This effort is the second US contribution to the United Nations World Food Programme's activities in Algeria, which endows the refugees with livelihood opportunities and boosts food security in the camps.
The US contribution will allow the World Food Programme (WFP) to augment the access to fresh fish produced in the world's first fish farm in a refugee camp, with an expected annual production of 21,000 kilogram of tilapia fish. Tilapia, which is a resilient fish and can withstand high temperatures, is raised in cycles of 8 months in several basins.
The farm is said to have been constructed in joint-association with the French non-government organisation, Triangle Génération Humanitaire by using funding from the State Department's Bureau of Population, Refugees and Migration. Since February this year, WFP has been testing the technique and already trained a team of 15 refugees.
"A fish farm in the desert seems like a crazy idea at first but the technique has been successfully implemented under similar conditions in Algeria and the last months have shown that it can be replicated in these refugee camps where ground water is available. WFP is very grateful to the people and Government of the United States of America for their continued support that provides Sahrawi refugee women and men with opportunities, and help WFP find innovative food solutions," Imed Khanfir, WFP Representative and Country Director in Algeria opined.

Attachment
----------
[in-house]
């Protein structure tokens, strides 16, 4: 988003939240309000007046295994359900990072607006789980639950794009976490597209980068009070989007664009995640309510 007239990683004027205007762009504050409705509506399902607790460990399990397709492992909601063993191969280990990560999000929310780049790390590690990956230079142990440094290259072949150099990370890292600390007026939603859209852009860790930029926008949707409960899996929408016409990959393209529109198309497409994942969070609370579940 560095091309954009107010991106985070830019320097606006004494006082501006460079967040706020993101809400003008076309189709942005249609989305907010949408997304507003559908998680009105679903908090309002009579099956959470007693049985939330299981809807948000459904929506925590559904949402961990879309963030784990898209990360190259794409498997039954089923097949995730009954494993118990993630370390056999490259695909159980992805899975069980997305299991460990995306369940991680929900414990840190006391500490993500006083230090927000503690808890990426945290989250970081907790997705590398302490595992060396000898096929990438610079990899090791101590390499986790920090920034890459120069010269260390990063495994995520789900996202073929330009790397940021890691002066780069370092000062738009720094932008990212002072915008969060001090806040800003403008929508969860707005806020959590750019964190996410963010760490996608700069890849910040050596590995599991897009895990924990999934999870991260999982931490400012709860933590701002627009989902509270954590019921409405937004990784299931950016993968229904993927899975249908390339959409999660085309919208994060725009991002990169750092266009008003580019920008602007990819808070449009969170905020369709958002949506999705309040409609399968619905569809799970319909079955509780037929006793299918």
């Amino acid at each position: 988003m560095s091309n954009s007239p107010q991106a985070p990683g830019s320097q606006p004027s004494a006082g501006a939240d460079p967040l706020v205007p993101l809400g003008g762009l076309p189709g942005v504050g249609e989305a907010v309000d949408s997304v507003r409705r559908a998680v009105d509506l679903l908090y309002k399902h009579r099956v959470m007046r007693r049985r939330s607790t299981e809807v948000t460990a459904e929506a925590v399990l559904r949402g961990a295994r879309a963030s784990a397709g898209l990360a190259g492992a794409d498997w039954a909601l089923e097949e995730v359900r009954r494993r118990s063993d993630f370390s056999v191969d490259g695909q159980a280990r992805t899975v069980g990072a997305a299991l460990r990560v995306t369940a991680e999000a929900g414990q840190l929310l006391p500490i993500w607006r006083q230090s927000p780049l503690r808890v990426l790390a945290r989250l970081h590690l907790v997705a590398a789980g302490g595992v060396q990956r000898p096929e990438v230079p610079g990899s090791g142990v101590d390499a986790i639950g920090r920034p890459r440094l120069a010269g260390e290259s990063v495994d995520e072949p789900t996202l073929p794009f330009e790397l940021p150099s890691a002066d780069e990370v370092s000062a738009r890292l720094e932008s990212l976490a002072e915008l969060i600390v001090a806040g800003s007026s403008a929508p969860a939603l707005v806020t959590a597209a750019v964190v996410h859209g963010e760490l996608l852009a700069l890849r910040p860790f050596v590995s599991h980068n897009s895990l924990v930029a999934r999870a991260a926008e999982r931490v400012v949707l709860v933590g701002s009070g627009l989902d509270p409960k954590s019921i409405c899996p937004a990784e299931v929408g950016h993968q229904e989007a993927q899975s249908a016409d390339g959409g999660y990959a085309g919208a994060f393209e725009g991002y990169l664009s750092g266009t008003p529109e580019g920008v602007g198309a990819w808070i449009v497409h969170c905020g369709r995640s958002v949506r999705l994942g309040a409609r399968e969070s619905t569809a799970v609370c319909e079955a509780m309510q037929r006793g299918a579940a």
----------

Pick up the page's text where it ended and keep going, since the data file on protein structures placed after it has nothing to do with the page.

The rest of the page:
The refugees from the Western Sahara have been residing under extremely harsh conditions in five camps in the desert for over four decades near the Algerian town of Tindouf. The malnutrition rates and anaemia prevalence remain a challenge mainly among women and children despite regular food assistance. Refugees mainly rely on the WFP monthly food rations and have limited access to fresh produce.
Since 1986, WFP is in the continuous process of supporting the refugees from Western Sahara in Algeria. The international group has been complementing its traditional kind of food assistance with innovative complementary activities that benefit the refugees with livelihood and resilience opportunities. All these are intended to augment access to fresh, nutritious food among the refugees.
"This fish farm is a successful addition to WFP's low-tech hydroponic units introduced in the camp two years ago allowing refugees to grow fresh animal fodder in just seven days. These food solutions can be replicated anywhere in the world to support the food needs of vulnerable families living in harsh environments," Imed Khanfir added.